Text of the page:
Doctors should screen for obesity

The government intervenes

The U.S. Preventative Services Task Force (USPSTF) recommends doctors screen for obesity and devise obesity interventions.

These include group weight management sessions, individual sessions, setting weight-loss goals, improving diet or nutrition, physical activity sessions, addressing barriers to change, active self-policing and maintenance of lifestyle changes.

Many doctors check for height and weight but do not screen body mass index (BMI). Doctors ought to screen and inform patients who are clinically obese—that is, who have a BMI of 30 or greater, the panel said, after a study was released showing adults can lose weight with the proper encouragement.

Interventions, such as those recommended, may “lead to an average weight loss of 4 to 7 kg…These interventions also improve glucose tolerance and other physiologic risk factors for cardiovascular disease,” the task force wrote.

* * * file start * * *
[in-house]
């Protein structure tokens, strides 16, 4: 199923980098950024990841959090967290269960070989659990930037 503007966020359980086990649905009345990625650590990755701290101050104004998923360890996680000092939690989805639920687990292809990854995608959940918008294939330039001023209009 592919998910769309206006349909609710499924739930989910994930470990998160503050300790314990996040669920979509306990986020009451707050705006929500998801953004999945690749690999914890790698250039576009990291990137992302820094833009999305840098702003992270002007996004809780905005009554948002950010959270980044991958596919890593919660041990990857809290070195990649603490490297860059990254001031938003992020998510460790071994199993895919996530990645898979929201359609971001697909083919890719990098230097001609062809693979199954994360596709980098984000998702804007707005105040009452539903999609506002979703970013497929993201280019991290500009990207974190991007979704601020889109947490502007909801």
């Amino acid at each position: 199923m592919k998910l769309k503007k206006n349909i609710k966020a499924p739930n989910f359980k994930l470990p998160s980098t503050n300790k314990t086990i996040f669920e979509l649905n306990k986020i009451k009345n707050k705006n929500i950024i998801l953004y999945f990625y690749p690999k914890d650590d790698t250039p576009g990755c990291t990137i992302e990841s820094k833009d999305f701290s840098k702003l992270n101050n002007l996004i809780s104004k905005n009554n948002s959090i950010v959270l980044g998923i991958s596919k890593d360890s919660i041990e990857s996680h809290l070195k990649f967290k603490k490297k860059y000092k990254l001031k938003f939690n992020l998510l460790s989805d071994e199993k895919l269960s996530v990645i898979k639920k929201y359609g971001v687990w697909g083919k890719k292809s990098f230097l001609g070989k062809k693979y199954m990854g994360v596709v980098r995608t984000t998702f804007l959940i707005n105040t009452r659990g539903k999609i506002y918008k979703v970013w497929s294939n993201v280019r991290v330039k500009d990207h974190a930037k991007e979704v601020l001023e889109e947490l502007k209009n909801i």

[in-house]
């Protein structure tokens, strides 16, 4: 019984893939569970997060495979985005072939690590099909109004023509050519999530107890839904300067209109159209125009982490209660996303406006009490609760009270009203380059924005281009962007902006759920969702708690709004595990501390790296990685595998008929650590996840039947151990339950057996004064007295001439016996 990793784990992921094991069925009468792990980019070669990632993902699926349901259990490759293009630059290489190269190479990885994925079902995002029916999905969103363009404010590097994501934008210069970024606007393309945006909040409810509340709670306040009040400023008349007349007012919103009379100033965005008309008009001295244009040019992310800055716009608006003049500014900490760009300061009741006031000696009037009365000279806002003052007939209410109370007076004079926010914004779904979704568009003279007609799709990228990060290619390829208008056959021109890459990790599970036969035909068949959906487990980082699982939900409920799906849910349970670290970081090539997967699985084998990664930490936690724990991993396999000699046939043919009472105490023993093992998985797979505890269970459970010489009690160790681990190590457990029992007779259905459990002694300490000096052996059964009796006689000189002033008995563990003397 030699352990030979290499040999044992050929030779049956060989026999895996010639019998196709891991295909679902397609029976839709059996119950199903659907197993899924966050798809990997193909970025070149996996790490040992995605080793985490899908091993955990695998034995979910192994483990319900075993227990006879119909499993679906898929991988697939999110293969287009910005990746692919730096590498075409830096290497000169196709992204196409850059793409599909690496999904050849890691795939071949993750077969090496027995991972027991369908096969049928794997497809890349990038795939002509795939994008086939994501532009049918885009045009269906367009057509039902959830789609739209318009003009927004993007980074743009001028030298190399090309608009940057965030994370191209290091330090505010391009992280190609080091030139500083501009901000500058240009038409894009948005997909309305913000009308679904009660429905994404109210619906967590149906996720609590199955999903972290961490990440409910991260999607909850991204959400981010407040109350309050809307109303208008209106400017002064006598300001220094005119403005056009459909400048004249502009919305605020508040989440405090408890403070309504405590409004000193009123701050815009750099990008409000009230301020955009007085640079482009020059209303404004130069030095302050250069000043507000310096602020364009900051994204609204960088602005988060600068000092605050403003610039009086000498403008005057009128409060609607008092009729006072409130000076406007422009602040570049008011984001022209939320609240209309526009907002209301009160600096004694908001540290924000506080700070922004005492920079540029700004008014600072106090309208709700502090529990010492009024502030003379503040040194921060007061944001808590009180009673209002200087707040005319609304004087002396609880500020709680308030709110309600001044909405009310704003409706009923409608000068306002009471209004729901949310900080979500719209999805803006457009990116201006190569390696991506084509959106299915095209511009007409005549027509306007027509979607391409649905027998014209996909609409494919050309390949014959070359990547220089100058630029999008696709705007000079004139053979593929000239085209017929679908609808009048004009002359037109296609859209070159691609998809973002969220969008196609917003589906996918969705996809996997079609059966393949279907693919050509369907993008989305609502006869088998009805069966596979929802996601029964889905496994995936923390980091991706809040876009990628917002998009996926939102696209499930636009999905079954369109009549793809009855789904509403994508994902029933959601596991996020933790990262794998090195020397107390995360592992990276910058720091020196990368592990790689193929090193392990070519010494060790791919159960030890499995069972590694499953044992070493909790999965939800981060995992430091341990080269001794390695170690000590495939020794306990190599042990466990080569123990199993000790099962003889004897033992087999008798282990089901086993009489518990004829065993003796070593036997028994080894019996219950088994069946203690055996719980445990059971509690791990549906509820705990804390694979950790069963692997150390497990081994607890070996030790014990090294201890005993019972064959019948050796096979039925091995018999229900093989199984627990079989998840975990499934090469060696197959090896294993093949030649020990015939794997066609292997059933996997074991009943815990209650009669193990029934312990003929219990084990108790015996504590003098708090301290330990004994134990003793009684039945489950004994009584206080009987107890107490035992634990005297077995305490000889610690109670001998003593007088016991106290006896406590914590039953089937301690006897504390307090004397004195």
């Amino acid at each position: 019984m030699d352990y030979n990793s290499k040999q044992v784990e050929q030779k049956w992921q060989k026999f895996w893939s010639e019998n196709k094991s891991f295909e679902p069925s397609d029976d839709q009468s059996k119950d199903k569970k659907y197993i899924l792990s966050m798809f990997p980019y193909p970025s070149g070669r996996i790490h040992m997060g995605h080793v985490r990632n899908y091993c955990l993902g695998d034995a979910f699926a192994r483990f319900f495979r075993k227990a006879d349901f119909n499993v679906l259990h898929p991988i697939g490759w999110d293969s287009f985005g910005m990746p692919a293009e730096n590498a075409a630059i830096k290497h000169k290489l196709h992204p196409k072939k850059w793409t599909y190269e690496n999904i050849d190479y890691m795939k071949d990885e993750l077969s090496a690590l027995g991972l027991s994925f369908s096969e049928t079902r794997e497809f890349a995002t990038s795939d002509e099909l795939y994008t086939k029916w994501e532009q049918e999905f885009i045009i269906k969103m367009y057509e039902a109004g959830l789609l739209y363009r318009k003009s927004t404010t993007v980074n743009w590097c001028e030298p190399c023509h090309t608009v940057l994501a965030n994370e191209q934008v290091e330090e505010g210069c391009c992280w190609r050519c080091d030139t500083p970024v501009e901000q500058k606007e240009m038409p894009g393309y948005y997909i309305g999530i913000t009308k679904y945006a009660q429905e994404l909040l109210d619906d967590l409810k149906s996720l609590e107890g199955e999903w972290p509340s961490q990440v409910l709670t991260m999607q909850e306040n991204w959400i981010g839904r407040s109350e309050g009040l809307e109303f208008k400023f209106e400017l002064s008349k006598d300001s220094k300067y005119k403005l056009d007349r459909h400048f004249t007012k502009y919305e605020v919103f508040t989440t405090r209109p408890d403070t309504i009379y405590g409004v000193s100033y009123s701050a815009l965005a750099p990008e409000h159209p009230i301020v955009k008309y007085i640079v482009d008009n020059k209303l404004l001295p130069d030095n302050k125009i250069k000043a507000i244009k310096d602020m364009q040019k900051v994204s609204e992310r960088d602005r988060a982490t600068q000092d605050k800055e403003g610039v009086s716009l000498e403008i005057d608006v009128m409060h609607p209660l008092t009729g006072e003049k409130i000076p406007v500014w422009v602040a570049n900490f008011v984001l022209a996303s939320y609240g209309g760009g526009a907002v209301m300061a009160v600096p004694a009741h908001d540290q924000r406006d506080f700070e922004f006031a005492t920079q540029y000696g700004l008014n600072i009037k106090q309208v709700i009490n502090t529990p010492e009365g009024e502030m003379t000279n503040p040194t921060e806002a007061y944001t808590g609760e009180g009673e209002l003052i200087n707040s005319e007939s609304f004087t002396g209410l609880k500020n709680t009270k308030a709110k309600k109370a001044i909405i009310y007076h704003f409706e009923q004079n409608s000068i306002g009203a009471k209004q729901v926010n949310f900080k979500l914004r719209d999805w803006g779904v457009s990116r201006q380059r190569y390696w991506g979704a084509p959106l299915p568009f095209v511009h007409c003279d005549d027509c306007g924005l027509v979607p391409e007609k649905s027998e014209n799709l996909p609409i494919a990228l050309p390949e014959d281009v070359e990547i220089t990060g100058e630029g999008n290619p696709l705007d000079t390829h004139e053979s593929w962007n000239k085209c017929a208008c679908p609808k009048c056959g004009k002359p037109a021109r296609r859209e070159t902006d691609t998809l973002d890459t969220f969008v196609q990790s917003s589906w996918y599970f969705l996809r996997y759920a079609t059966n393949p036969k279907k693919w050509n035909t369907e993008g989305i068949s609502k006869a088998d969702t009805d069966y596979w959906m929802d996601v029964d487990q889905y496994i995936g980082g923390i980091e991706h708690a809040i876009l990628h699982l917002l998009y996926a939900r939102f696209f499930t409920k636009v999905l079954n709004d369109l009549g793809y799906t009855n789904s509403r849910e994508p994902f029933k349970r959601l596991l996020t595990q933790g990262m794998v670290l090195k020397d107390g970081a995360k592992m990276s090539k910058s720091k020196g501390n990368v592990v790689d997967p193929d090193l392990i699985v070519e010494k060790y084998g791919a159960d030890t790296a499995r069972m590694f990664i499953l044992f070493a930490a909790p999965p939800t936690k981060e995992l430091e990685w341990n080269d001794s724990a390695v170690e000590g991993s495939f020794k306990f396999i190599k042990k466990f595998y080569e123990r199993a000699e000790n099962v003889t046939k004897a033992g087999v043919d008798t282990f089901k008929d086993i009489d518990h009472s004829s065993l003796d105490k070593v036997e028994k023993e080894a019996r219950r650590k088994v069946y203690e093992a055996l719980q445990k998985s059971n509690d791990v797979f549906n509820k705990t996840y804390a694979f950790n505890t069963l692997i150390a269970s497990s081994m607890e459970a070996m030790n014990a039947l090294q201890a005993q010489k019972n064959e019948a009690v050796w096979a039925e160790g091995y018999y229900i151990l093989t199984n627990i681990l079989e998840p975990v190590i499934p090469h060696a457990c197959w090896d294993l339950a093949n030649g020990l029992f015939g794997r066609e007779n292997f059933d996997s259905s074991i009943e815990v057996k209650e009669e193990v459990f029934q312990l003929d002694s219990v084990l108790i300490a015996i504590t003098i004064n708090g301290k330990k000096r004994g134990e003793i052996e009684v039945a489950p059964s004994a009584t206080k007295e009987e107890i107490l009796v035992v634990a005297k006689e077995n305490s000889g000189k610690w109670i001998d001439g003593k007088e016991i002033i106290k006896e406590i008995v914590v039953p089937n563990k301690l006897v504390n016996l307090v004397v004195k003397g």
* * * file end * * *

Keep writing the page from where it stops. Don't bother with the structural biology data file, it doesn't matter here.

Over a third of the American adult population is obese. Risk factors include type 2 diabetes, heart disease, stroke, and some types of cancer, sleep apnea and more.

U.S. Preventative Services Task Force

The U.S. Preventive Services Task Force (USPSTF) is “an independent panel of experts in primary care and prevention that systematically reviews the evidence of effectiveness and develops recommendations for clinical preventive services.” The task force, a panel of primary care physicians and epidemiologists, is funded, staffed, and appointed by the U.S. Department of Health and Human Services’ Agency for Healthcare Research and Quality.

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